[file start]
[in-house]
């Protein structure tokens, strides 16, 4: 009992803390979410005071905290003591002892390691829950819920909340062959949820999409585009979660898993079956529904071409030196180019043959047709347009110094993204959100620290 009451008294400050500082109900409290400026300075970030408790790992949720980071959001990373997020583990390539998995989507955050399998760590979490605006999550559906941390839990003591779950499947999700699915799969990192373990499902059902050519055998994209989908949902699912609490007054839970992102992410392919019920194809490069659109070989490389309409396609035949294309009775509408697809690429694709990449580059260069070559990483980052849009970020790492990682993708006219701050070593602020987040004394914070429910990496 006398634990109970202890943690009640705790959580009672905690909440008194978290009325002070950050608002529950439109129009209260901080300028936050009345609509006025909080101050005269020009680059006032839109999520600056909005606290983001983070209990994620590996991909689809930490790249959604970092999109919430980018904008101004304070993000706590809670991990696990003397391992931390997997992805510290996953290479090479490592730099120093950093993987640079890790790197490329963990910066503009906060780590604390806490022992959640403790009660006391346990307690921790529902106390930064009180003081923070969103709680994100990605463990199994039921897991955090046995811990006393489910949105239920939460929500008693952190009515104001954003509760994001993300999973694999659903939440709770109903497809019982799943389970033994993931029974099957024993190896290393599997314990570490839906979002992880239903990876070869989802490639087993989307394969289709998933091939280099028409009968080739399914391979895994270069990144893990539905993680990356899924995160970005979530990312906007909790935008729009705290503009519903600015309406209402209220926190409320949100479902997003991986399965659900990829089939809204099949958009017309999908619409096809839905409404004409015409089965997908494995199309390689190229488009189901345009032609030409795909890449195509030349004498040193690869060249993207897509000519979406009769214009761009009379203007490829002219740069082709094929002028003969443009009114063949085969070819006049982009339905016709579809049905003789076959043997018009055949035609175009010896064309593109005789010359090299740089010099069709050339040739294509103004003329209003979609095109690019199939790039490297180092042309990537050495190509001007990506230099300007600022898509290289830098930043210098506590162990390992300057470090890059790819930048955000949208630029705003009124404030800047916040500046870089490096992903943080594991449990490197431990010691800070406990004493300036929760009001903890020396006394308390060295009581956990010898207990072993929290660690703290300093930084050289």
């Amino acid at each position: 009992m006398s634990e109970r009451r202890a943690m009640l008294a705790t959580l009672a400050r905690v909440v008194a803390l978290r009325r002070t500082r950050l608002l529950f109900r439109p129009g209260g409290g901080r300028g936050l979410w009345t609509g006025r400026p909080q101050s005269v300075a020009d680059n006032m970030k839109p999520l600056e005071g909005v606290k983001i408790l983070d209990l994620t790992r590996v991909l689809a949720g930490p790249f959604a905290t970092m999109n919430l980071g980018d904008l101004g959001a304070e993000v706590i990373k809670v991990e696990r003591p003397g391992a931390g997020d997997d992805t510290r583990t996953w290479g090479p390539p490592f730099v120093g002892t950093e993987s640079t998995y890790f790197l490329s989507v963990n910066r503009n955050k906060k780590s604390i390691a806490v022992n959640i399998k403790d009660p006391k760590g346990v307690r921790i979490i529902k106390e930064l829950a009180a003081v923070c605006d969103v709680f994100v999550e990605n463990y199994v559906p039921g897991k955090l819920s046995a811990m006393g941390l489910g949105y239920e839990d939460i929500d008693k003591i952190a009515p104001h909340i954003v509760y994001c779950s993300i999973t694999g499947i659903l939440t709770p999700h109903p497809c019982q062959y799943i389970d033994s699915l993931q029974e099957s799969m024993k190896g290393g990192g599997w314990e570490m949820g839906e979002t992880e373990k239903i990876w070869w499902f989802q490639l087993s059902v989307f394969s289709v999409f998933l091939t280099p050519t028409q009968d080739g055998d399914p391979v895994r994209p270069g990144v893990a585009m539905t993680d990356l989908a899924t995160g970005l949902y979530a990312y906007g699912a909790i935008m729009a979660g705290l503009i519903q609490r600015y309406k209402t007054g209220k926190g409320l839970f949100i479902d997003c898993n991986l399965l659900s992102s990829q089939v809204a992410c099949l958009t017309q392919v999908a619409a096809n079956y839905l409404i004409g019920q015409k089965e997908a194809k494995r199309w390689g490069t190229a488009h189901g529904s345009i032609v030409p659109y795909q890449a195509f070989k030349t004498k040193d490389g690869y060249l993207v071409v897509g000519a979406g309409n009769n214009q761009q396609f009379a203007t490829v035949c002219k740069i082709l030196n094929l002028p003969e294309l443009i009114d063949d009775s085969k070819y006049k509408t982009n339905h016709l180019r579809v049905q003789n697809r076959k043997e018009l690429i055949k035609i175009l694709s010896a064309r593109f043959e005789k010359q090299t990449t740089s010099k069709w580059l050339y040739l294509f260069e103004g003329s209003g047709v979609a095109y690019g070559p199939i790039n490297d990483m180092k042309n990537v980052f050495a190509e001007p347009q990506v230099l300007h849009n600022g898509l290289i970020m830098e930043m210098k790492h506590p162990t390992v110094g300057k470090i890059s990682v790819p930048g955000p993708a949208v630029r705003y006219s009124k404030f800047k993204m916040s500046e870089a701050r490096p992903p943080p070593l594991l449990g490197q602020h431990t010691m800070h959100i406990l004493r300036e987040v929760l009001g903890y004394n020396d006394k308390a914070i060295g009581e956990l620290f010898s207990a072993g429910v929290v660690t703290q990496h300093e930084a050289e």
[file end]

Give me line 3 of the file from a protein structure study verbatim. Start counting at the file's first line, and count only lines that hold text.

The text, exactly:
């Amino acid at each position: 009992m006398s634990e109970r009451r202890a943690m009640l008294a705790t959580l009672a400050r905690v909440v008194a803390l978290r009325r002070t500082r950050l608002l529950f109900r439109p129009g209260g409290g901080r300028g936050l979410w009345t609509g006025r400026p909080q101050s005269v300075a020009d680059n006032m970030k839109p999520l600056e005071g909005v606290k983001i408790l983070d209990l994620t790992r590996v991909l689809a949720g930490p790249f959604a905290t970092m999109n919430l980071g980018d904008l101004g959001a304070e993000v706590i990373k809670v991990e696990r003591p003397g391992a931390g997020d997997d992805t510290r583990t996953w290479g090479p390539p490592f730099v120093g002892t950093e993987s640079t998995y890790f790197l490329s989507v963990n910066r503009n955050k906060k780590s604390i390691a806490v022992n959640i399998k403790d009660p006391k760590g346990v307690r921790i979490i529902k106390e930064l829950a009180a003081v923070c605006d969103v709680f994100v999550e990605n463990y199994v559906p039921g897991k955090l819920s046995a811990m006393g941390l489910g949105y239920e839990d939460i929500d008693k003591i952190a009515p104001h909340i954003v509760y994001c779950s993300i999973t694999g499947i659903l939440t709770p999700h109903p497809c019982q062959y799943i389970d033994s699915l993931q029974e099957s799969m024993k190896g290393g990192g599997w314990e570490m949820g839906e979002t992880e373990k239903i990876w070869w499902f989802q490639l087993s059902v989307f394969s289709v999409f998933l091939t280099p050519t028409q009968d080739g055998d399914p391979v895994r994209p270069g990144v893990a585009m539905t993680d990356l989908a899924t995160g970005l949902y979530a990312y906007g699912a909790i935008m729009a979660g705290l503009i519903q609490r600015y309406k209402t007054g209220k926190g409320l839970f949100i479902d997003c898993n991986l399965l659900s992102s990829q089939v809204a992410c099949l958009t017309q392919v999908a619409a096809n079956y839905l409404i004409g019920q015409k089965e997908a194809k494995r199309w390689g490069t190229a488009h189901g529904s345009i032609v030409p659109y795909q890449a195509f070989k030349t004498k040193d490389g690869y060249l993207v071409v897509g000519a979406g309409n009769n214009q761009q396609f009379a203007t490829v035949c002219k740069i082709l030196n094929l002028p003969e294309l443009i009114d063949d009775s085969k070819y006049k509408t982009n339905h016709l180019r579809v049905q003789n697809r076959k043997e018009l690429i055949k035609i175009l694709s010896a064309r593109f043959e005789k010359q090299t990449t740089s010099k069709w580059l050339y040739l294509f260069e103004g003329s209003g047709v979609a095109y690019g070559p199939i790039n490297d990483m180092k042309n990537v980052f050495a190509e001007p347009q990506v230099l300007h849009n600022g898509l290289i970020m830098e930043m210098k790492h506590p162990t390992v110094g300057k470090i890059s990682v790819p930048g955000p993708a949208v630029r705003y006219s009124k404030f800047k993204m916040s500046e870089a701050r490096p992903p943080p070593l594991l449990g490197q602020h431990t010691m800070h959100i406990l004493r300036e987040v929760l009001g903890y004394n020396d006394k308390a914070i060295g009581e956990l620290f010898s207990a072993g429910v929290v660690t703290q990496h300093e930084a050289e």